Margilon is the city of highly praised fabric with a population of around 145,000 and its Yodgorlik Silk Factory. Uzbekistan is the world’s third-largest silk producer, and Margilon is the traditional center of the industry. Much of the silk you see for sale in Samarkand and Bukhara is made in factories here. Like those better-known cities, the population of Margilan is also primarily ethnic Tajik, which gives it a slightly different feel to other places in the Fergana Valley. It’s only a small place, but well worth a few hours of your time.
Margilan was a major Silk Road stop by the ninth century, although local legend continues its history back to Alexander the Great. On his arrival, he was given “Murgh” means chicken and “Nan” means bread, from which the town grew its name. For centuries its merchant clans, key players in Central Asia’s commerce and silk trade, were said to be a law unto themselves, even in the closing decades of Soviet rule, this was the heart of Uzbekistan’s black-market economy.
In recent years mass machinery has transformed the handicraft of sericulture to make Margilan the heart of Soviet silk production, rolling out millions of meters of the bright rainbow every year. Like much of the valley, Margilon is also one of the country’s most devoutly Islamic cities.
The town enjoys a reputation as a traditional stronghold of Islam, with deeper roots than further west. In the 19th century, Margilan had several madrassahs and over 200 mosques, but many fell to rampaging Bolsheviks. Official atheism kept the faithful indoors, until independence released their savings into a flurry of mosque-building, making up for lost years.
Margilan History Museum
Margilan museum is located just next to the bazaar in the city center. This small museum focused on fabric production and national decorations, clothing, household items, wooden items, jewelry. The first floor presented the clothing decorations as well as the equipment for fabric production while in the second floor displayed historical artifacts.
A walk through the main bazaar reveals the full noise of Uzbek life, trading, greeting and tea drinking in a swirl of long gowns and local silk. Babur’s apricots and pomegranates fill basins bordering melon carpets and cloth sacks pungent with spice. Bread-sellers push pram frames laden with baskets of freshly-baked non.
Margilon’s fantastic Sunday Kumtepa Bazaar, 5km west of the center, is a must experience for visitors to Margilon. It’s a time capsule full of weathered Uzbek men in traditional clothing exchanging solemn greetings and gossiping over endless pots of tea, with hardly a Russian or a tourist in sight.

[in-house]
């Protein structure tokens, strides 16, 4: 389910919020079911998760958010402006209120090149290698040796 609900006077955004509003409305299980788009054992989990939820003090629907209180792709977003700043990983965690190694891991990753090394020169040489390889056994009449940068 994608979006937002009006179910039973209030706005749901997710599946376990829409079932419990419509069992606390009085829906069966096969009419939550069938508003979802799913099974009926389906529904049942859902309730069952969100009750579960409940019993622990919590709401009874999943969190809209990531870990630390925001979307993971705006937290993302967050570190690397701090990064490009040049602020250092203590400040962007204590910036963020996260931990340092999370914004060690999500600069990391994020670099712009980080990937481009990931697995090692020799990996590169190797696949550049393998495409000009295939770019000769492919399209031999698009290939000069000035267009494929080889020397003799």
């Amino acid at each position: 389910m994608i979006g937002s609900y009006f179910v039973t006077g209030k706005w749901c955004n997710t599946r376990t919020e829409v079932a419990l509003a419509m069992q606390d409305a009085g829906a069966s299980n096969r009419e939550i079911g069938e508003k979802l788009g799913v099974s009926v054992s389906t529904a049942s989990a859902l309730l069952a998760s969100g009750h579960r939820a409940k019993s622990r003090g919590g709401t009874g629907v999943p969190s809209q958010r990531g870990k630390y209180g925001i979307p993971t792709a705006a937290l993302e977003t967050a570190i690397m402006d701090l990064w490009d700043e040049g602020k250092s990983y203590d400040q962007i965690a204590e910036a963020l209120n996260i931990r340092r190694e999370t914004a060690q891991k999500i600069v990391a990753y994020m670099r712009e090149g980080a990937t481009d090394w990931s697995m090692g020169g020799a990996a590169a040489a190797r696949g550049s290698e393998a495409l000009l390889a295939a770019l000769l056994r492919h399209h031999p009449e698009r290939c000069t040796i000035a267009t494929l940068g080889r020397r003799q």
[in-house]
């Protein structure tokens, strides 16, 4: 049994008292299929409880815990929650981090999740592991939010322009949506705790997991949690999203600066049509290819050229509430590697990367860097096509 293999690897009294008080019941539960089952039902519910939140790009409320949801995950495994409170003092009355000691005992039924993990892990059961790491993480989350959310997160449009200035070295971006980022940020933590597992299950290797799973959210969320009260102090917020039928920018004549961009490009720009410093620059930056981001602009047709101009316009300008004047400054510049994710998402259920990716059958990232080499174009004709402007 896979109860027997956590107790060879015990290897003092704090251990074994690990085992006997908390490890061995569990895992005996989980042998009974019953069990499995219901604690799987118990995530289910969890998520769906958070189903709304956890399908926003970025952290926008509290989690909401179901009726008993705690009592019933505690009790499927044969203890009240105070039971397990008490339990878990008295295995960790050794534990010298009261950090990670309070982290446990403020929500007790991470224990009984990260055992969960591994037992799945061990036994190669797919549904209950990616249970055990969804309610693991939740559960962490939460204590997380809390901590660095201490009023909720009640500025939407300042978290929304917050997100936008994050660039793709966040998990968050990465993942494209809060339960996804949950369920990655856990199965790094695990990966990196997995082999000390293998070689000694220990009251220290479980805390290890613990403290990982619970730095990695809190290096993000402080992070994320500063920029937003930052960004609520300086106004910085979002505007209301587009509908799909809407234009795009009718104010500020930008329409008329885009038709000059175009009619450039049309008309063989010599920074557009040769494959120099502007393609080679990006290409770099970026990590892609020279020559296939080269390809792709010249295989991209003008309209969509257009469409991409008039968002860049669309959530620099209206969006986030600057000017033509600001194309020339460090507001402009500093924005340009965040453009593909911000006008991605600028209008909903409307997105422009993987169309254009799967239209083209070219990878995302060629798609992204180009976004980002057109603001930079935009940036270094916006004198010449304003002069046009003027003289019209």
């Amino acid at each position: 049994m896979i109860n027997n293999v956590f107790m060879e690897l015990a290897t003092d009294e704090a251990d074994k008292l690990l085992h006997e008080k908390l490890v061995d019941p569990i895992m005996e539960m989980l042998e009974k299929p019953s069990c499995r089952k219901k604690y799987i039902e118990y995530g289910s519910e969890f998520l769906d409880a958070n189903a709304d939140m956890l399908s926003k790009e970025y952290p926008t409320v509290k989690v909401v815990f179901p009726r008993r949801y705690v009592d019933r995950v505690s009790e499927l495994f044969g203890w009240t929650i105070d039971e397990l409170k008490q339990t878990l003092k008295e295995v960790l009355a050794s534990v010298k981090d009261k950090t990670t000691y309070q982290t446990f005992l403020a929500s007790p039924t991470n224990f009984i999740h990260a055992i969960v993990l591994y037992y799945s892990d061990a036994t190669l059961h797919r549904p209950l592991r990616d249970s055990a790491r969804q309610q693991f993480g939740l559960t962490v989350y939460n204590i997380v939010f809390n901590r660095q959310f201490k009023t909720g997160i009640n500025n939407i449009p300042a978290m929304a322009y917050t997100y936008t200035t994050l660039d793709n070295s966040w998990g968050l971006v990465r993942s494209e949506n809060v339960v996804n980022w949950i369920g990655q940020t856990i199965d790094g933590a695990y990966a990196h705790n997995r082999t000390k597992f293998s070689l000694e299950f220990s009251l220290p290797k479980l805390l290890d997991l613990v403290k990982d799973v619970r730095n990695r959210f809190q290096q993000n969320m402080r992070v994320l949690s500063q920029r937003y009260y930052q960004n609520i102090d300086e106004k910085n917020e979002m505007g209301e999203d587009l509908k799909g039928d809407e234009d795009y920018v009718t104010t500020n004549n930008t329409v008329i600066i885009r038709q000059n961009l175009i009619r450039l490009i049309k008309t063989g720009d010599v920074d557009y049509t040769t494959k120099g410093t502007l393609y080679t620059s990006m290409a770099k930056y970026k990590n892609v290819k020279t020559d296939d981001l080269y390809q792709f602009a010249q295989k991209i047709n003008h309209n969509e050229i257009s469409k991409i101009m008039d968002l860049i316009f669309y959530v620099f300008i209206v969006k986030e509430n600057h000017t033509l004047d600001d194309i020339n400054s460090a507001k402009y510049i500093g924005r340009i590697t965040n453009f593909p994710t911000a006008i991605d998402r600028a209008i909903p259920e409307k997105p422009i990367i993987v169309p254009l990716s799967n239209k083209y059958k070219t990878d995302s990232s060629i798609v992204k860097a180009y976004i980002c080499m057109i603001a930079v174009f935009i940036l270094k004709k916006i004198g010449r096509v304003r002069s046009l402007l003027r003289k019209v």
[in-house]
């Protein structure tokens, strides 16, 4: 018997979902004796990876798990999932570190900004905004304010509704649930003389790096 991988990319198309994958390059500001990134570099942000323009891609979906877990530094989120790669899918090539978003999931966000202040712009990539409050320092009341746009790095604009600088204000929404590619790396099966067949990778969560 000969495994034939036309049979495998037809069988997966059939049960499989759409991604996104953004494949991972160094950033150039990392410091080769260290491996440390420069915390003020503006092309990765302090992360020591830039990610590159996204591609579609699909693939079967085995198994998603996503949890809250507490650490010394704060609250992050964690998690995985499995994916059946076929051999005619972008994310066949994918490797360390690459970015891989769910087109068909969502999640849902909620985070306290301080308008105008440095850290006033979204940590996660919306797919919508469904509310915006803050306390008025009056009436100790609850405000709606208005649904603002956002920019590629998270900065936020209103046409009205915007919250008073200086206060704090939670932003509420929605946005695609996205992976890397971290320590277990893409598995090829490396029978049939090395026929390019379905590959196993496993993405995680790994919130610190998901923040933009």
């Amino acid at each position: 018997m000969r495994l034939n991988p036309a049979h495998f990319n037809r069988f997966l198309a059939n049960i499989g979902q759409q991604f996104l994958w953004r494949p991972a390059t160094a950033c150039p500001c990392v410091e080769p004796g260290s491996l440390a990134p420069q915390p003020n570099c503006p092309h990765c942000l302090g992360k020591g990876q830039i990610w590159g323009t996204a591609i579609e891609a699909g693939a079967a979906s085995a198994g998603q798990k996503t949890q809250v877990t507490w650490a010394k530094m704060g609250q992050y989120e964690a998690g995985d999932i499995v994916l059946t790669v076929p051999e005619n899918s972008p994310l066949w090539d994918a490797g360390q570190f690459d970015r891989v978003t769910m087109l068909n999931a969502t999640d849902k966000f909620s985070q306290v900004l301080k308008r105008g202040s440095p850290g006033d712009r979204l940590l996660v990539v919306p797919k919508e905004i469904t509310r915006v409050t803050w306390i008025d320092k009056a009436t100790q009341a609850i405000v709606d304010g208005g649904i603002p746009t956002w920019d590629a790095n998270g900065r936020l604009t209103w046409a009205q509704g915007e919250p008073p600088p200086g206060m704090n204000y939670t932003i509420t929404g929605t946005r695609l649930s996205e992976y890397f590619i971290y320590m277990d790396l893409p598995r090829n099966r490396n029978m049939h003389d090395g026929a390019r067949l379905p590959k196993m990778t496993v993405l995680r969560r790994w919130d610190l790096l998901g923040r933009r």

Yodgorlik Silk Factory.
Yodgorlik Silk Factory has a amazing tour where you’ll observe traditional methods of silk production, unlike those used at the city’s increasingly moribund mass-production factories). The entire process is on display, from steaming and unraveling the cocoons to the weaving of the dazzling khanatlas (hand-woven silk patterned on one side) fabrics for which Margilon is famous. It’s almost all done without electricity, just as it was 1500 years ago. The tour is available in English, French, Russian or German. There is also premade clothing, carpets and embroidered items for sale. The tour fee can go towards purchases in the shop.
Complex Pir Siddiq
Pir Siddiq is the heart of the complex that was built in the 18th century. The complex was erected in memory of Pir Siddiq, a great holy man, who miraculously escaped from pagan chasers in a cave. The most significant building of the complex is Pir Siddiq’s mausoleum, erected right over his grave in 1742.
This mausoleum is striking for the lack of a dome, which is rare for Islamic architecture. The mausoleum was originally designed with a dome, however frequent earthquakes led to the beginning of its destruction. Thus, it was eventually replaced by a flat roof so that the smithereens wouldn’t damage the tomb. The mausoleum has beautiful decorative elements such as fine wood carvings, delicate mosaics, calculated shapes and patterns, perfectly complementing each other.
There is also a mosque, where believers gather for prayer, while kids feed the birds. First what you notice arriving at the Pit Siddiq memorial complex is birds, over the mausoleum and in the yard.
Said Akhmad-Khoja Madrasah
The Said Akhmad-Khoja Madrasah was built at the end of the 19th century. It was shut during Soviet rule and after the collapse of the USSR when Uzbekistan gaining independence the madrassah renewed its primary purpose. Today the complex continues operating as a madrassah and the mosque and it also houses a national handicraft center.
The madrassah’s appearance resembles the other similar religious structures of those times, built in the Fergana Valley. The madrasah itself is a one-story building, the square courtyard is surrounded by 26 hujras. In its north-western, yard stands, an asymmetric mosque with a one-sided aywan.
The complex’s design combines both oriental and European styles. The roof of the lobby is divided into red and green stripes, painted with flowers and curved shoots. These magnificent colors of the madrassah attract residents for the wedding pictures. Today hujras are occupied by the masters, who engage in silk weaving as well as processing precious stones, metal and wood objects.
Last update: 5.7.2021